Home > English Literature

Question: English Literature coursework on “Stories of Ourselves”

“Choose two stories and show how the writers present the theme of conflict in each case. What does it show us about characters and their situation?”

“To Da-Duh, in Memoriam” by Paule Marshall [1967] and “Ming’s Biggest Prey” by Patricia Highsmith [1975].

Answer: The stories that I’ve chosen have some similarities and some differences in the way the writers present conflicts.

In “Ming’s Biggest Prey” Highsmith presents the theme of violent conflict. She shows us a competition for Elaine’s attention between Ming - her cat - and Teddie - Elaine’s boyfriend. In this story, Ming is represented more like a human than a cat. Personification is used; Highsmith always says “Ming” or “he”, but never “cat”. Ming is presented in the story more humanly than Teddie, who seems more like an aggressive animal. The story is written with a 3rd person narrator, but we still have a feeling that it’s told from Ming’s point of view.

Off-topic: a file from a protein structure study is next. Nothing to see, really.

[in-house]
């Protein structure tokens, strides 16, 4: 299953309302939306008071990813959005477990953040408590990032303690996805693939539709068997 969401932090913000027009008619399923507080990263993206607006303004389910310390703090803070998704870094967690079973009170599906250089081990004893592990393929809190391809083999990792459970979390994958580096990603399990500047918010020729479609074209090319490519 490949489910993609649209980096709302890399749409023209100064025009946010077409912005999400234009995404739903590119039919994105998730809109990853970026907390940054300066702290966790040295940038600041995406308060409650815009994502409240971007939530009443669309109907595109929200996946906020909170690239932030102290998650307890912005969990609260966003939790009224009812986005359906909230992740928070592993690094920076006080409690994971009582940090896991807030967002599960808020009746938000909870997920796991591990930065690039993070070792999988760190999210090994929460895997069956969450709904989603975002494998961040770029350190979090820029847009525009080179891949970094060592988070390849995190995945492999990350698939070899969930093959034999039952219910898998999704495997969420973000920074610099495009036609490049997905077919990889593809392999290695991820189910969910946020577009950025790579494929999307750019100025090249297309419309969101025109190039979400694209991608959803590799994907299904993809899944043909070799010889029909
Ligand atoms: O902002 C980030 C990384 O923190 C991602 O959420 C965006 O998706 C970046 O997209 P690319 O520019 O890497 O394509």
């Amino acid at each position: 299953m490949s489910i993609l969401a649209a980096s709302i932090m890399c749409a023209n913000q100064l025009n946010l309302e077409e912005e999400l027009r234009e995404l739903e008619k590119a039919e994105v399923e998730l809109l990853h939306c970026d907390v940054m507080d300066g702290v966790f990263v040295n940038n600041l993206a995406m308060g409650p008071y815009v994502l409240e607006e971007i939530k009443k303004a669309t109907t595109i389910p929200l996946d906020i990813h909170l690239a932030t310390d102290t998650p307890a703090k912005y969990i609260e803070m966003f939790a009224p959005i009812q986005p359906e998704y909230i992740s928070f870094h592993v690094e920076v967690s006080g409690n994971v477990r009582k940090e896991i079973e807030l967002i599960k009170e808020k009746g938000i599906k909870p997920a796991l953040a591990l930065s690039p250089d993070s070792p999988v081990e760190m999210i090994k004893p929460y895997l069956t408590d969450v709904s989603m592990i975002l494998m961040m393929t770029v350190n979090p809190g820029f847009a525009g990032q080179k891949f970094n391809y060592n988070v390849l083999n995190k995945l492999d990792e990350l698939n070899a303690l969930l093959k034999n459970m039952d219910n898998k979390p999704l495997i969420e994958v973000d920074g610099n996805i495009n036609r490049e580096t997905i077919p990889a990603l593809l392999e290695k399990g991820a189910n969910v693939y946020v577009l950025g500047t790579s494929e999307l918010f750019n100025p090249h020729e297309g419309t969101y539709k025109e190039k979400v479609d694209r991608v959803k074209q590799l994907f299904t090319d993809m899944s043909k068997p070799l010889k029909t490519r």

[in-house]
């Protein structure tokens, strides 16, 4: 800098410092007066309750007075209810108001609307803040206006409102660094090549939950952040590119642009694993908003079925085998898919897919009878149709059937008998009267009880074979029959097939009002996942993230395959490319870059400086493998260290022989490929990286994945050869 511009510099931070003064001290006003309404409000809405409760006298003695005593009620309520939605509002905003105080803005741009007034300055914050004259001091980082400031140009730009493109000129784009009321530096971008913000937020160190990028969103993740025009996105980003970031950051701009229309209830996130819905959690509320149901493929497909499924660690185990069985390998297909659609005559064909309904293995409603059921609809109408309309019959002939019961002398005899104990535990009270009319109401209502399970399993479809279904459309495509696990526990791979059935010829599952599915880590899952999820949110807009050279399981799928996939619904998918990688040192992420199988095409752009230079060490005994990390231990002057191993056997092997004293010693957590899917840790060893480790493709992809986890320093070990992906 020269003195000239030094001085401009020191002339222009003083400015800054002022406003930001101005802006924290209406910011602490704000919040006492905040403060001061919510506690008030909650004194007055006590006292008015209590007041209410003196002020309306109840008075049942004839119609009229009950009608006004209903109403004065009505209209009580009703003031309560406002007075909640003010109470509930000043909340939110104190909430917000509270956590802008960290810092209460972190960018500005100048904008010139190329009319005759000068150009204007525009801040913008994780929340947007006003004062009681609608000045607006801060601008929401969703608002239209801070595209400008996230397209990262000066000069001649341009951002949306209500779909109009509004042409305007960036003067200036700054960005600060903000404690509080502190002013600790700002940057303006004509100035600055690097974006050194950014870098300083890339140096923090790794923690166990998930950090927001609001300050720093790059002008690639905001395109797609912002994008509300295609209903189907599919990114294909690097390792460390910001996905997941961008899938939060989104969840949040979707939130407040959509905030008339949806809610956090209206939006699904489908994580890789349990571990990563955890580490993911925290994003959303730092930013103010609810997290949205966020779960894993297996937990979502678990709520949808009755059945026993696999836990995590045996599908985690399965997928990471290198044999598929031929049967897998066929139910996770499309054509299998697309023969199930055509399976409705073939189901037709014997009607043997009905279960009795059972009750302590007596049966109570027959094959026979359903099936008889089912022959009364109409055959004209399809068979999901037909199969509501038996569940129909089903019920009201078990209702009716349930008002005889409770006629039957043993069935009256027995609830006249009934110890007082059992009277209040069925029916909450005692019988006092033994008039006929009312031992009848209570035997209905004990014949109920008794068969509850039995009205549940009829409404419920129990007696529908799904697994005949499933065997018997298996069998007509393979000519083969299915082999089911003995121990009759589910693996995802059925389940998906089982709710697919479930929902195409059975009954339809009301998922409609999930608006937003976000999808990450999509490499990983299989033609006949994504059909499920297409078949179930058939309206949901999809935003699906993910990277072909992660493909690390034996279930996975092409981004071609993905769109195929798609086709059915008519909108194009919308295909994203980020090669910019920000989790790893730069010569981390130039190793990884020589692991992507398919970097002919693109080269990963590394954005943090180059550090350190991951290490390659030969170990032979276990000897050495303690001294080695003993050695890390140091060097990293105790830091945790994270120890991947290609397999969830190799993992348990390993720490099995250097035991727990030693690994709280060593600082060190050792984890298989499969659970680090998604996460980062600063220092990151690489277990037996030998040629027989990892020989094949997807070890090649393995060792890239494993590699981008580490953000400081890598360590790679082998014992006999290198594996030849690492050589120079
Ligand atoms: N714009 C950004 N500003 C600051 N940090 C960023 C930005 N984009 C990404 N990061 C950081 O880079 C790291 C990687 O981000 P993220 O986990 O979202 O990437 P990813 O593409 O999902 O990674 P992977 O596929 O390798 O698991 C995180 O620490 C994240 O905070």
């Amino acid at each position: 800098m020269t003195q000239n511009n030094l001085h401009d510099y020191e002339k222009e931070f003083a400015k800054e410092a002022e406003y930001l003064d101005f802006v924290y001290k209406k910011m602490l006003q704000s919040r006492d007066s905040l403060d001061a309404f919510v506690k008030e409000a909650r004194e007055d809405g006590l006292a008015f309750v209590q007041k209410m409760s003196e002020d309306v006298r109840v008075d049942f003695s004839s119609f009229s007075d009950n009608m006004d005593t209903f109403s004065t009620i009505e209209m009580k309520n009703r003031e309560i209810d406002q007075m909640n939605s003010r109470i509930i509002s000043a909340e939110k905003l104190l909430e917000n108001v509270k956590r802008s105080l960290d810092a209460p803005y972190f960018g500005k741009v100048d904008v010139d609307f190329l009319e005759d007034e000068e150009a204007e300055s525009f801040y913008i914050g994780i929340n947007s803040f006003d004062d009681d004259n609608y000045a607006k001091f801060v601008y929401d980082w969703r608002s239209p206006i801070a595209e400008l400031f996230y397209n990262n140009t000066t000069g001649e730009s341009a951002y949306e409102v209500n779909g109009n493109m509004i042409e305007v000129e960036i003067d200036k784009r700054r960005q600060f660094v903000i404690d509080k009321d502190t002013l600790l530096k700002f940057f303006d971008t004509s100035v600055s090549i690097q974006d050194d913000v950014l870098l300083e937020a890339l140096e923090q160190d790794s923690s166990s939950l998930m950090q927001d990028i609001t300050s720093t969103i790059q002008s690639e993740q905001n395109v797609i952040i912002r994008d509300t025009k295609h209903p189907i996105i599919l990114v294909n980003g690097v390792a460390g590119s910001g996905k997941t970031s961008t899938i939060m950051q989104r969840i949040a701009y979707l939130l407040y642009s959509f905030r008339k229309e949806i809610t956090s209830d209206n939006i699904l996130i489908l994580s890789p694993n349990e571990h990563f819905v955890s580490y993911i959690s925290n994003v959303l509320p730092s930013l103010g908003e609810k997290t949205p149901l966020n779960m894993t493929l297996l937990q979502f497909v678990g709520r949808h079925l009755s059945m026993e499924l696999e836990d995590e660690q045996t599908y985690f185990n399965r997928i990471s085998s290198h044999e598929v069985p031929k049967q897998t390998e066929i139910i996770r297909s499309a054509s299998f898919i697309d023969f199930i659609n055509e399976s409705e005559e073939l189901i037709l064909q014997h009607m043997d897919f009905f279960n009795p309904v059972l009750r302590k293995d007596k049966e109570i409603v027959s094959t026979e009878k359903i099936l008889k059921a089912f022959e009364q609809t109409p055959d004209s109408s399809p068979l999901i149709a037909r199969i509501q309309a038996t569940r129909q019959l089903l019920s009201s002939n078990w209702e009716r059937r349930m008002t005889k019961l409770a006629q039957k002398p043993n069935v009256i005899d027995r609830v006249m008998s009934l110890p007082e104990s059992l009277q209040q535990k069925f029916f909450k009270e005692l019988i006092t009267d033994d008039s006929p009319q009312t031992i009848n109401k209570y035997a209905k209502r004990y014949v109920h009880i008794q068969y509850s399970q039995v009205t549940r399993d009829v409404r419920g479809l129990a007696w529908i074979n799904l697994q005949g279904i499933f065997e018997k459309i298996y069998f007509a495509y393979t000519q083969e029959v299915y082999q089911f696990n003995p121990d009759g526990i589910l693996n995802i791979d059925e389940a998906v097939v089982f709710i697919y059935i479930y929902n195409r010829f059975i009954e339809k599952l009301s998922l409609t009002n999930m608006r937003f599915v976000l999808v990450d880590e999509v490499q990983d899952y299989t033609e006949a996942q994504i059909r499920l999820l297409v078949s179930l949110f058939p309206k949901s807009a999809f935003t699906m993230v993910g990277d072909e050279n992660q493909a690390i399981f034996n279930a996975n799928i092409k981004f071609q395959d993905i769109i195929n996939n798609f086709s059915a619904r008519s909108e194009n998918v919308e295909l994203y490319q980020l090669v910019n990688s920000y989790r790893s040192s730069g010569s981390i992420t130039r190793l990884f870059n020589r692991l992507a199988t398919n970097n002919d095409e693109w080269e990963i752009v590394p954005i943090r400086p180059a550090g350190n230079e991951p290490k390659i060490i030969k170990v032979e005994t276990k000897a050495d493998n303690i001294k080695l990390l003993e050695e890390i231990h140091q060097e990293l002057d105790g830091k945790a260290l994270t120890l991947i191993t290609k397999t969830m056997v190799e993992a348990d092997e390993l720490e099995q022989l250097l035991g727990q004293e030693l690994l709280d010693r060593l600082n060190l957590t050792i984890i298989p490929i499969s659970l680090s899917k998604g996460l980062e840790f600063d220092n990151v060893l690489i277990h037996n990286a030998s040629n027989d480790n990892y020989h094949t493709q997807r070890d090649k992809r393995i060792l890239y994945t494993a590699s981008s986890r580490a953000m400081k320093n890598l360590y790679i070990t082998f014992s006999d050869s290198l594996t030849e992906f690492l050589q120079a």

We are told early on that “Ming detested people” – Highsmith uses a sentence of just three words because she wants to highlight Ming’s feelings. Conflict starts because Ming is very jealous of Ted...(short extract)

To download the full answer, please Sign in or Register then make a payment or submit 3 of your essays.

  • Subject: English Literature
  • Course: English Literature
  • Level: A-Level
  • Year: Not applicable
  • Mark: Not available
  • Words: 1205
  • Date submitted: January 30, 2018
  • Date written: Not available
  • References: No
  • Document type: Essay*
  • Essay ID: 8285

New customer?

Registering is fast
and easy

Welcome back

Easy access

  1. Register with us
  2. Pay for instant access
  3. Or submit 3 essays
    of your own for
    FREE access

Browse

Adobe Reader is required to access all coursework & essays. (pdf)
PayPal handles payments on our behalf. All major credit cards and currencies accepted.

A PayPal account is not nessesary.